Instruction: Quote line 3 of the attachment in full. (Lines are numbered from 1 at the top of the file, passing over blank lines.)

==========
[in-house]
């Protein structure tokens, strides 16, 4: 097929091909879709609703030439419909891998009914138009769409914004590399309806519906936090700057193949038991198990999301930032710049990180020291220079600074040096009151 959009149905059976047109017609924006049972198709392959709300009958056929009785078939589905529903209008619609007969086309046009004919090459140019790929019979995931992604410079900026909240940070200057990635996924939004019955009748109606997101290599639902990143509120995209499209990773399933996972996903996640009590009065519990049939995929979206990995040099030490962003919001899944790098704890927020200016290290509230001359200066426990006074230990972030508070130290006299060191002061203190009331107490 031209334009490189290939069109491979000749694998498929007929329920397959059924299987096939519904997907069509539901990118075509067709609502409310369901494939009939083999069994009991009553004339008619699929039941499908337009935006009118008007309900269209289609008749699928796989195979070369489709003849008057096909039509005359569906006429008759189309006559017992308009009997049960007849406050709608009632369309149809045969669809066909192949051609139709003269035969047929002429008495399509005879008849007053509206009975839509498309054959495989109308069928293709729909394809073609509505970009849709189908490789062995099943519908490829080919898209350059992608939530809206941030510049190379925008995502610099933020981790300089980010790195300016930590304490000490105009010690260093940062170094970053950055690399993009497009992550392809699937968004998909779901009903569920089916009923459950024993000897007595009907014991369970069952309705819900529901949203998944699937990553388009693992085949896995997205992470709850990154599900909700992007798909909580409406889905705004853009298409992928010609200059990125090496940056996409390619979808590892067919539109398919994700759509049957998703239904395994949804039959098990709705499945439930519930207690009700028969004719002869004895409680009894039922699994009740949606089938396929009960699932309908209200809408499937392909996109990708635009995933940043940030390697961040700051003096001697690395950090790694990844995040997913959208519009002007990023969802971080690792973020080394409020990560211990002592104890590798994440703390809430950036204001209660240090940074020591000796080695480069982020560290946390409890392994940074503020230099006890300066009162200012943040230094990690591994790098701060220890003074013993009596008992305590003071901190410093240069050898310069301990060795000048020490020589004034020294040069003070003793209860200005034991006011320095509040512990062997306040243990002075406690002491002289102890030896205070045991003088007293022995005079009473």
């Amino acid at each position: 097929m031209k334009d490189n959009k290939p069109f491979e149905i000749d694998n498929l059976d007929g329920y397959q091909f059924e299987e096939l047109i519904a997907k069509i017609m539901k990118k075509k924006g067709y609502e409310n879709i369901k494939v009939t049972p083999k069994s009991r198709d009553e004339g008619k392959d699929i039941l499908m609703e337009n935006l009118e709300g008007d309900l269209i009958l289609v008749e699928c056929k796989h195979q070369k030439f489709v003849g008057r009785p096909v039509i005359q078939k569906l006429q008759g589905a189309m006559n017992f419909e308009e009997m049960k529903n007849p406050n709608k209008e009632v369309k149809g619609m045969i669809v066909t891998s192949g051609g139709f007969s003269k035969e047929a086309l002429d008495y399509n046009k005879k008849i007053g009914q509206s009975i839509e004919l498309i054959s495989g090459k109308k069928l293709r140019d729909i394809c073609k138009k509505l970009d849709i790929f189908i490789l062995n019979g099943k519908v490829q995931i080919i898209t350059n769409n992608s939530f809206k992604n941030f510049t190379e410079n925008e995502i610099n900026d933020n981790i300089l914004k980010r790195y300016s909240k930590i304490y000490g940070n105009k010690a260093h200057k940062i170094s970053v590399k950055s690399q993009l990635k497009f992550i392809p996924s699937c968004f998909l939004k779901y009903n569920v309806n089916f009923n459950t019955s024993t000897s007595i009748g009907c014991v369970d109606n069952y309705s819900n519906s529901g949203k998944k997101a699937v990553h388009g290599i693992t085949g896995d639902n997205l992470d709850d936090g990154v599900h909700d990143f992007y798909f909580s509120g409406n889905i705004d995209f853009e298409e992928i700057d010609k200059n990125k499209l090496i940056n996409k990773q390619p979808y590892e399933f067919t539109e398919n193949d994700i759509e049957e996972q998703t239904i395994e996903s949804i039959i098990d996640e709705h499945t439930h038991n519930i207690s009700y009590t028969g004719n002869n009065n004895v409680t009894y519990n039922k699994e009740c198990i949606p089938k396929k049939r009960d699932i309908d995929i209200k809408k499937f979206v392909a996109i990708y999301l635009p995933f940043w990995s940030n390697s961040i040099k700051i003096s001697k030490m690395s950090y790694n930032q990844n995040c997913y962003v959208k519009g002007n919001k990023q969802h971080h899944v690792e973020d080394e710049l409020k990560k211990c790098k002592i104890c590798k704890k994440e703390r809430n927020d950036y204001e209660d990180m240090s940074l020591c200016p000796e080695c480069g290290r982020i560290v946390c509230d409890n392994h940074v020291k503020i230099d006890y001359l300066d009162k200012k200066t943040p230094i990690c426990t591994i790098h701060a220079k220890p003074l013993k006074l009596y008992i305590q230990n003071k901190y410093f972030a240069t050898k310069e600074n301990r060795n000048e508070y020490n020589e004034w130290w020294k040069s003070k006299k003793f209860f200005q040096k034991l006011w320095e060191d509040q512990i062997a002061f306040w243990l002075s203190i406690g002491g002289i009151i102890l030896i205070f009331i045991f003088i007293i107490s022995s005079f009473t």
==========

């Amino acid at each position: 097929m031209k334009d490189n959009k290939p069109f491979e149905i000749d694998n498929l059976d007929g329920y397959q091909f059924e299987e096939l047109i519904a997907k069509i017609m539901k990118k075509k924006g067709y609502e409310n879709i369901k494939v009939t049972p083999k069994s009991r198709d009553e004339g008619k392959d699929i039941l499908m609703e337009n935006l009118e709300g008007d309900l269209i009958l289609v008749e699928c056929k796989h195979q070369k030439f489709v003849g008057r009785p096909v039509i005359q078939k569906l006429q008759g589905a189309m006559n017992f419909e308009e009997m049960k529903n007849p406050n709608k209008e009632v369309k149809g619609m045969i669809v066909t891998s192949g051609g139709f007969s003269k035969e047929a086309l002429d008495y399509n046009k005879k008849i007053g009914q509206s009975i839509e004919l498309i054959s495989g090459k109308k069928l293709r140019d729909i394809c073609k138009k509505l970009d849709i790929f189908i490789l062995n019979g099943k519908v490829q995931i080919i898209t350059n769409n992608s939530f809206k992604n941030f510049t190379e410079n925008e995502i610099n900026d933020n981790i300089l914004k980010r790195y300016s909240k930590i304490y000490g940070n105009k010690a260093h200057k940062i170094s970053v590399k950055s690399q993009l990635k497009f992550i392809p996924s699937c968004f998909l939004k779901y009903n569920v309806n089916f009923n459950t019955s024993t000897s007595i009748g009907c014991v369970d109606n069952y309705s819900n519906s529901g949203k998944k997101a699937v990553h388009g290599i693992t085949g896995d639902n997205l992470d709850d936090g990154v599900h909700d990143f992007y798909f909580s509120g409406n889905i705004d995209f853009e298409e992928i700057d010609k200059n990125k499209l090496i940056n996409k990773q390619p979808y590892e399933f067919t539109e398919n193949d994700i759509e049957e996972q998703t239904i395994e996903s949804i039959i098990d996640e709705h499945t439930h038991n519930i207690s009700y009590t028969g004719n002869n009065n004895v409680t009894y519990n039922k699994e009740c198990i949606p089938k396929k049939r009960d699932i309908d995929i209200k809408k499937f979206v392909a996109i990708y999301l635009p995933f940043w990995s940030n390697s961040i040099k700051i003096s001697k030490m690395s950090y790694n930032q990844n995040c997913y962003v959208k519009g002007n919001k990023q969802h971080h899944v690792e973020d080394e710049l409020k990560k211990c790098k002592i104890c590798k704890k994440e703390r809430n927020d950036y204001e209660d990180m240090s940074l020591c200016p000796e080695c480069g290290r982020i560290v946390c509230d409890n392994h940074v020291k503020i230099d006890y001359l300066d009162k200012k200066t943040p230094i990690c426990t591994i790098h701060a220079k220890p003074l013993k006074l009596y008992i305590q230990n003071k901190y410093f972030a240069t050898k310069e600074n301990r060795n000048e508070y020490n020589e004034w130290w020294k040069s003070k006299k003793f209860f200005q040096k034991l006011w320095e060191d509040q512990i062997a002061f306040w243990l002075s203190i406690g002491g002289i009151i102890l030896i205070f009331i045991f003088i007293i107490s022995s005079f009473t």